The result of a market segmentation in a certain respect is understood as a relevant market . The term is used in particular in business administration and antitrust law .
In business administration
In business administration, the concept of the relevant market denotes the result of market definition and market definition that a company has undertaken from the subjective point of view and problematic situation.
Traditionally, industries are considered when defining the market . The problem here, however, is that there are also competitive relationships between industries (e.g. air traffic vs. rail traffic). Consequently, possible relationships between services are often considered.
- Data ring concept : The price-sales function is an exogenous variable given by the market .
- Elementary market concept : every good has its own relevant market.
- Concept of physical-technical similarity : The relevant market includes all products that are similar in terms of material, processing, shape and technical design.
- Concept of cross-price elasticity : The relevant market includes all products that are characterized by high cross-price elasticity.
- Basic need concept or concept of functional similarity : The relevant market includes all goods that fulfill the same basic need / function.
This concept is user-oriented.
- Concept of conjectural competition - situation : The relevant market includes all competing products that a provider takes into account in its sales planning. This concept is provider-oriented.
- Concept of user-oriented / subjective interchangeability : The relevant market includes all products that are viewed by the user as subjectively interchangeable .
In antitrust law
In antitrust law, the concept of the relevant market is part of the analysis that determines the anti-competitive effect of an agreement or a merger or determines whether a company has a dominant market position . For example, a producer of apples who has been classified as dominant in an apple market may not be dominant in a fruit market.
In the case of the relevant market, a distinction is made between the geographical, temporal and the relevant product market. The relevant product market includes all goods and services that are viewed as substitutable by the other side of the market with regard to their properties and their intended use. The relevant geographic market comprises the area in which the other side of the market asks for or offers the goods or services that encompass the product market. The time delimitation is particularly important in markets with strong seasonal or temporal fluctuations in demand: In the electricity market, demand for electricity is significantly higher at noon than at night, which has an impact on the size of the market and the market power of individual providers.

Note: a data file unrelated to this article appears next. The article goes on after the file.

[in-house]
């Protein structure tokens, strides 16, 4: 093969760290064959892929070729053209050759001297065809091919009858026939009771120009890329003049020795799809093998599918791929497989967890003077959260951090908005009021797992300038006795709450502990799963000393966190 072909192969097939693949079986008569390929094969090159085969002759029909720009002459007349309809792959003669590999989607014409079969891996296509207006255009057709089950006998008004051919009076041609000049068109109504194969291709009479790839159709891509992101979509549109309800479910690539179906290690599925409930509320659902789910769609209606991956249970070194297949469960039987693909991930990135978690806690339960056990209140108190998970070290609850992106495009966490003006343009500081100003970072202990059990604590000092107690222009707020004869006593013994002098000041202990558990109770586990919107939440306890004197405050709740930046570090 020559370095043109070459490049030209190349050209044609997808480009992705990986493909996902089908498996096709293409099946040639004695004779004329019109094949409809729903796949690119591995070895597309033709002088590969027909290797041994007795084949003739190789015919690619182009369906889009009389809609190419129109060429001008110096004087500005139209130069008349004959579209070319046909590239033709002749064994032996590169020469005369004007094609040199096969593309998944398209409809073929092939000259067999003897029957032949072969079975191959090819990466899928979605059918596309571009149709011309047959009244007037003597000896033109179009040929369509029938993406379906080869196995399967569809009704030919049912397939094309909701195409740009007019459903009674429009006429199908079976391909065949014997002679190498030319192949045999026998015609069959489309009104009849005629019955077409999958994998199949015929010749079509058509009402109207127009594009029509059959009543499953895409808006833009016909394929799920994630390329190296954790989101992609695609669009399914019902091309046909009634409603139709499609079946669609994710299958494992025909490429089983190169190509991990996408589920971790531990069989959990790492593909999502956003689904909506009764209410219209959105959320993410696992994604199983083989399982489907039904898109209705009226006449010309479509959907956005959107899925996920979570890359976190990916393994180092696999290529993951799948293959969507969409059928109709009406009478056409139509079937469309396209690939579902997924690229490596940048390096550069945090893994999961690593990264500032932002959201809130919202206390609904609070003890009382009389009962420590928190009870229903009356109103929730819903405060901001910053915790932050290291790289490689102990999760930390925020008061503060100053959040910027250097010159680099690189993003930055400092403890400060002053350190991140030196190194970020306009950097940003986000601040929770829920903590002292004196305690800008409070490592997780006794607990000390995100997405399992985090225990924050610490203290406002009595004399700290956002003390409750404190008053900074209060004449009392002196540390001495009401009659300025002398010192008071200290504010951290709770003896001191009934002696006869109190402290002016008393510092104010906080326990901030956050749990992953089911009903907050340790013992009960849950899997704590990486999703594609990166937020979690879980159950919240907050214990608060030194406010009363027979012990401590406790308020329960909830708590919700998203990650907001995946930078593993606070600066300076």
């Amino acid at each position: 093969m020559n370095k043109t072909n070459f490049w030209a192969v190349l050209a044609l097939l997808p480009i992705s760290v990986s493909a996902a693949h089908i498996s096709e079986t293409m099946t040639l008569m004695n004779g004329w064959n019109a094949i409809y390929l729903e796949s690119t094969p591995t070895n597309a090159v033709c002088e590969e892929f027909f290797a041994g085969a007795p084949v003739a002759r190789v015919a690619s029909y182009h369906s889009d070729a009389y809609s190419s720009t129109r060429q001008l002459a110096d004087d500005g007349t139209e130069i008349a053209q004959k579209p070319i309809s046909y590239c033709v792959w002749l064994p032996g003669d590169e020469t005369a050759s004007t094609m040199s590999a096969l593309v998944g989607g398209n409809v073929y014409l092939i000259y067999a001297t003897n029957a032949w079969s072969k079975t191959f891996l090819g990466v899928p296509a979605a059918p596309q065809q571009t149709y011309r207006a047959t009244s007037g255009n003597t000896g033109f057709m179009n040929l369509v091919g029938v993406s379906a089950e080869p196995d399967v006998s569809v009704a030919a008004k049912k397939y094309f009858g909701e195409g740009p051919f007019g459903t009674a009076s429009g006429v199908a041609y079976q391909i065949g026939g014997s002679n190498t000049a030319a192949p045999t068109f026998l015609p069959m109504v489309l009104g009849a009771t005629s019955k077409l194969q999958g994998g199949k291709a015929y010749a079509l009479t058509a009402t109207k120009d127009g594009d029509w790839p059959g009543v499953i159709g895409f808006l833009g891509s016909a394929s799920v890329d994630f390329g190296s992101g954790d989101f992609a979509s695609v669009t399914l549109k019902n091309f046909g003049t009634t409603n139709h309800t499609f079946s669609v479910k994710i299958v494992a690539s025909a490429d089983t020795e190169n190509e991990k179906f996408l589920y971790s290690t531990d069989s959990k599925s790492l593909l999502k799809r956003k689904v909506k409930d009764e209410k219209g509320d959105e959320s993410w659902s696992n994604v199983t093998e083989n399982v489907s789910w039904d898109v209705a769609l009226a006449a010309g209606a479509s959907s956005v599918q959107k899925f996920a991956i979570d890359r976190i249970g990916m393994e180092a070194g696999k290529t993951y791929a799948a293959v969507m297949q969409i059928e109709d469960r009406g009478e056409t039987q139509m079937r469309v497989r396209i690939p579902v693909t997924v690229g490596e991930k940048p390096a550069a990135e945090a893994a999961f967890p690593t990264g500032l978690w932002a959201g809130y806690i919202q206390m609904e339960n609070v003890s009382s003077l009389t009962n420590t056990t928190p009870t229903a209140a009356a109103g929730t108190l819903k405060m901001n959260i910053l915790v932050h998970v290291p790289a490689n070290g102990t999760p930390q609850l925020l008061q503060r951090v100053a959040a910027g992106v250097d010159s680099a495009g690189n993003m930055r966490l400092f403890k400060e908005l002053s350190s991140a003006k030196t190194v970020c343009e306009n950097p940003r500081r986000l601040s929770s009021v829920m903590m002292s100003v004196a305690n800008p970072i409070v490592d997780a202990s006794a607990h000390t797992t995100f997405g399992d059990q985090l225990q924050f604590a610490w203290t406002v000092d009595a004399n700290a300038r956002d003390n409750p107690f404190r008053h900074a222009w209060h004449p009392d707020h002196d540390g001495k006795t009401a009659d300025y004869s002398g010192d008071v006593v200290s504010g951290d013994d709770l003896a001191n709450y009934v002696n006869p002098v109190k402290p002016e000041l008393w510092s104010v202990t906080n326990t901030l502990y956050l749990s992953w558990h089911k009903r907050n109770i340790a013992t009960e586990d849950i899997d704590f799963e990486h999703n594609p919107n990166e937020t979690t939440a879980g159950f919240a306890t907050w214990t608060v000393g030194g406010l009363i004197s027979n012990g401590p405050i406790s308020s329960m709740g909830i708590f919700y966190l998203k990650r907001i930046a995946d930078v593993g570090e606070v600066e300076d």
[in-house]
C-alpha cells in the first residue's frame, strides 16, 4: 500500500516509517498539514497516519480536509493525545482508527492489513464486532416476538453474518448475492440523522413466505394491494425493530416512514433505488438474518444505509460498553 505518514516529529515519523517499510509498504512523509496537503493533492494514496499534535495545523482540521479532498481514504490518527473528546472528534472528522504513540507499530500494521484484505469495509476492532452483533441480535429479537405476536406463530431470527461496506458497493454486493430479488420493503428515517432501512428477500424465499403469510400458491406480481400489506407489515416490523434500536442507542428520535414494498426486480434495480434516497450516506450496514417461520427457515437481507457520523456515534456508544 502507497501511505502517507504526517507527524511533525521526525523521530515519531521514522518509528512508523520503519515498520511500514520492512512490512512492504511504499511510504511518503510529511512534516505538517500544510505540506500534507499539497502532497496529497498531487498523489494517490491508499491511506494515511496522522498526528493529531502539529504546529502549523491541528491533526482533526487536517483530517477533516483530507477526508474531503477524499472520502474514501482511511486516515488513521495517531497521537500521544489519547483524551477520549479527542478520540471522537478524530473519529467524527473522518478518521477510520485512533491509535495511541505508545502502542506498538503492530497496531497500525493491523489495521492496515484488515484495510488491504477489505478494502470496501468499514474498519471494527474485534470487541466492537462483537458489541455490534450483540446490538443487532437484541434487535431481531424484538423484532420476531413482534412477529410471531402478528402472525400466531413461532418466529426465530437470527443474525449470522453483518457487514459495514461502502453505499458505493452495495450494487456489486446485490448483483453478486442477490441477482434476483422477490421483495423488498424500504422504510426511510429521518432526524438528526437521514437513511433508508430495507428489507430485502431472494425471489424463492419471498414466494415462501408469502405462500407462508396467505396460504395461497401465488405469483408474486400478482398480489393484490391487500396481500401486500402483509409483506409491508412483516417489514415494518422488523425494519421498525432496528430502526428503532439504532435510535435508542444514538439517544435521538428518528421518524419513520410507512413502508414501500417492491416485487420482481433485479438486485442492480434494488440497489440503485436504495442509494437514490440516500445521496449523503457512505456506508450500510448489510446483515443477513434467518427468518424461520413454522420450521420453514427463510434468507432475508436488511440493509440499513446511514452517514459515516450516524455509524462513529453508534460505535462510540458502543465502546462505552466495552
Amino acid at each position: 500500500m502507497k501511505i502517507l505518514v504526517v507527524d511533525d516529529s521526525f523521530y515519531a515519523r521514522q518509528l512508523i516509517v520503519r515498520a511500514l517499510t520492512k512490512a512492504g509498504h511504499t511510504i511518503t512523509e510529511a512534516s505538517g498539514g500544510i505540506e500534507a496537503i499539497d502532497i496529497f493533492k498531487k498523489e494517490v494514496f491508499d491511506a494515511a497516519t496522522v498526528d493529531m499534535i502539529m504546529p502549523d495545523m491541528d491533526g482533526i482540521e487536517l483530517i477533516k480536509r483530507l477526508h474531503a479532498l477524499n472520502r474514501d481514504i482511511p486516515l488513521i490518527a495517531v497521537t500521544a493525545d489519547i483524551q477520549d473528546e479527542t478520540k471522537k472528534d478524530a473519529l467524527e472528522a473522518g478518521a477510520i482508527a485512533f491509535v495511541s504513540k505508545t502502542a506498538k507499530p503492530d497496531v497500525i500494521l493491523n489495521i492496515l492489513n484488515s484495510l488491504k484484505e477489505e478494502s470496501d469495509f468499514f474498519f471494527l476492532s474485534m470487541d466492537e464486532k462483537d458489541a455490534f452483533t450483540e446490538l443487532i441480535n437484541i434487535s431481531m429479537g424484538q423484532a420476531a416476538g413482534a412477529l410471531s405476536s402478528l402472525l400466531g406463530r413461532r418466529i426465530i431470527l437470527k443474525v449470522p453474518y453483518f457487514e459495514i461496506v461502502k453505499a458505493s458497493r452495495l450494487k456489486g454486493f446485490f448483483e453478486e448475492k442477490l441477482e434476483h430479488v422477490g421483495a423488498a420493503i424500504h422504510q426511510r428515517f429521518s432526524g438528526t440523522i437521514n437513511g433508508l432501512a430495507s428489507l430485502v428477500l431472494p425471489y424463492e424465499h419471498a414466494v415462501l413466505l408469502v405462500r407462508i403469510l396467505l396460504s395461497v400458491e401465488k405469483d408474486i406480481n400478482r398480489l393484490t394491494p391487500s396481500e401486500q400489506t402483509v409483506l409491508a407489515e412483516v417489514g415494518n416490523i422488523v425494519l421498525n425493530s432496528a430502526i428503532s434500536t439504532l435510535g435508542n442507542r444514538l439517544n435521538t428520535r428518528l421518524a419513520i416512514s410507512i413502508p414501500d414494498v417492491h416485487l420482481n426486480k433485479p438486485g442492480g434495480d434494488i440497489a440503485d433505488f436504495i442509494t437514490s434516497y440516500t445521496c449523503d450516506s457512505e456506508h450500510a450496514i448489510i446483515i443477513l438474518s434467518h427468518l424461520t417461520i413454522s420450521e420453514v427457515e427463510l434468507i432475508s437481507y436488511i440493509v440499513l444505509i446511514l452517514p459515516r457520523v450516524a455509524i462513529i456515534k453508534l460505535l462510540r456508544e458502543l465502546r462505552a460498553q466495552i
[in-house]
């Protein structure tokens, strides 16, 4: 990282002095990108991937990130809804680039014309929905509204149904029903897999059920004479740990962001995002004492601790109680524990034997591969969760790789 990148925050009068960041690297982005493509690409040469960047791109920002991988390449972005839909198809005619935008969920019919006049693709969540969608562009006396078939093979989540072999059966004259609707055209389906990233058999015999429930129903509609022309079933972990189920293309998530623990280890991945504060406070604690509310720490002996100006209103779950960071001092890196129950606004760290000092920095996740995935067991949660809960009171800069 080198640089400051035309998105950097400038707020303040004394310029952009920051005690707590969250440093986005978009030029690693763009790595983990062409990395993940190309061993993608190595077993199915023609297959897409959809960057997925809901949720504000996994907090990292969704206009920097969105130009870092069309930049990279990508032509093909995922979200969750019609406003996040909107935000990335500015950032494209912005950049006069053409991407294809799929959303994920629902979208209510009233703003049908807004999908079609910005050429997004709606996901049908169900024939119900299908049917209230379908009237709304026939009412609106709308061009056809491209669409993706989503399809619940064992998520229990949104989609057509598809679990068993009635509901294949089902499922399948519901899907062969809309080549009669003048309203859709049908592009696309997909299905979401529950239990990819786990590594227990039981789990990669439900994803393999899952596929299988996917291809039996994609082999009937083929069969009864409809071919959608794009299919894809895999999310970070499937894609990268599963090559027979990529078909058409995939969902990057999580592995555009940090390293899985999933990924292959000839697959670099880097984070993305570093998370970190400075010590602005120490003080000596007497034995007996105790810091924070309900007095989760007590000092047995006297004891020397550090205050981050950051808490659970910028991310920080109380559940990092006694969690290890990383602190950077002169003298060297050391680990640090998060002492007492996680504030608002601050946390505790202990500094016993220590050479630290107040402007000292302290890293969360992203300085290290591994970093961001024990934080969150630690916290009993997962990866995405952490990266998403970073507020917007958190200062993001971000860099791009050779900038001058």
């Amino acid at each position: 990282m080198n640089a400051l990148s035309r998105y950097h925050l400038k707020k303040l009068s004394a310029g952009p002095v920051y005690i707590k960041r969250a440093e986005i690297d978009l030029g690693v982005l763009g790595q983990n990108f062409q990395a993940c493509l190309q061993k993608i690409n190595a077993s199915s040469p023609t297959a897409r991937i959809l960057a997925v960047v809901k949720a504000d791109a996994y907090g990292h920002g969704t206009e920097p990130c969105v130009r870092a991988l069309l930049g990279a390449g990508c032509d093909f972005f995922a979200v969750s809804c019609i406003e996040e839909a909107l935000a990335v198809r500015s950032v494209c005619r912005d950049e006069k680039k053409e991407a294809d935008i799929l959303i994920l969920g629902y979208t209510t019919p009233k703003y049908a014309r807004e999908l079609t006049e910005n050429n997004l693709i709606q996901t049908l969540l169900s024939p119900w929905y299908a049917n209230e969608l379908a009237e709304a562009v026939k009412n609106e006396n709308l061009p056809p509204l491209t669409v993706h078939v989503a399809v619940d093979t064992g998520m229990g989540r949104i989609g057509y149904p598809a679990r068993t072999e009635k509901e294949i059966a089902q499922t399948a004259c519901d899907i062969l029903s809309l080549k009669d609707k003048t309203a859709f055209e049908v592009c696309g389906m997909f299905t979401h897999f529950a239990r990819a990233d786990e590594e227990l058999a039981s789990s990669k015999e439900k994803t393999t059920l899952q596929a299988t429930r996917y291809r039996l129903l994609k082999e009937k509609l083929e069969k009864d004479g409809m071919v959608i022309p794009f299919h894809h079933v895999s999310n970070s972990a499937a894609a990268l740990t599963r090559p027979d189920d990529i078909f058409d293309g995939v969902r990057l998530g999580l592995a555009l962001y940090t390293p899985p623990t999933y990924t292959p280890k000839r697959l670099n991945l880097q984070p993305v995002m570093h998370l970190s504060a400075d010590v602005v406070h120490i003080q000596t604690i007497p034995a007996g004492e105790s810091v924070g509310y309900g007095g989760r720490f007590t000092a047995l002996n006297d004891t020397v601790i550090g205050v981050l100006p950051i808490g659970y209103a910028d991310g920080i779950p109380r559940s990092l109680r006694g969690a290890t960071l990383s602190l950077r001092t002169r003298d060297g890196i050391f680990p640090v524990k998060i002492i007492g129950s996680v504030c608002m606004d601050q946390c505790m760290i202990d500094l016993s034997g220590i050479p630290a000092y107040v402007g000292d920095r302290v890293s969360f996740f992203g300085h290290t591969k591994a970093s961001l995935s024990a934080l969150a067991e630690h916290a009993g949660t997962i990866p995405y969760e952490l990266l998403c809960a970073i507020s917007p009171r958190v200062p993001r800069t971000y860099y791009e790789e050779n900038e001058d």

To determine the relevant market, demand substitutability and the flexibility of supply change are taken into account.
Demand substitutability clarifies what happens in the event of a small, permanent price increase of a product or a product group (increase of 5–10%). If the customers switch to other products and thus make the price increase unprofitable, these other products also belong to the relevant market. This analysis is called the SSNIP test (Small but significant and nontransitory increase in price). An example: If consumers buy more and more other fruits when there is a 5 to 10 percent increase in apple prices and thus make the price increase unprofitable, then the fruits that consumers mainly switch to belong to the relevant market.
The SSNIP test can be misleading for dominant companies, as the price level of the dominant company's product may already be excessive (so-called cellophane fallacy ). In addition, the SSNIP test is not used in the markets of the New Economy because the strong fluctuations prevent a meaningful result.
The flexibility to switch offers clarifies whether it is possible for suppliers of other products to switch their production to the relevant products in response to small, permanent price increases and to bring them to market at short notice without incurring noticeable additional costs or risks. Corresponding other products are also included in the relevant market. The paper markets are a good example of this, because manufacturers can switch production to other paper types and sizes almost without any financial or organizational effort. This “test” can theoretically also be used in cases such as “Cellophane Fallacy”, even if under normal circumstances, for example, B. cellophane and aluminum would not be interchangeable; Here, however, the price elasticity is already fully exhausted, so that customers can still switch to another product, even if that may not be quite as suitable, but it is much cheaper. This shows another limit of this measurement method. It should also be noted here that the changeover also causes costs on the part of the customer and so often makes the changeover unprofitable.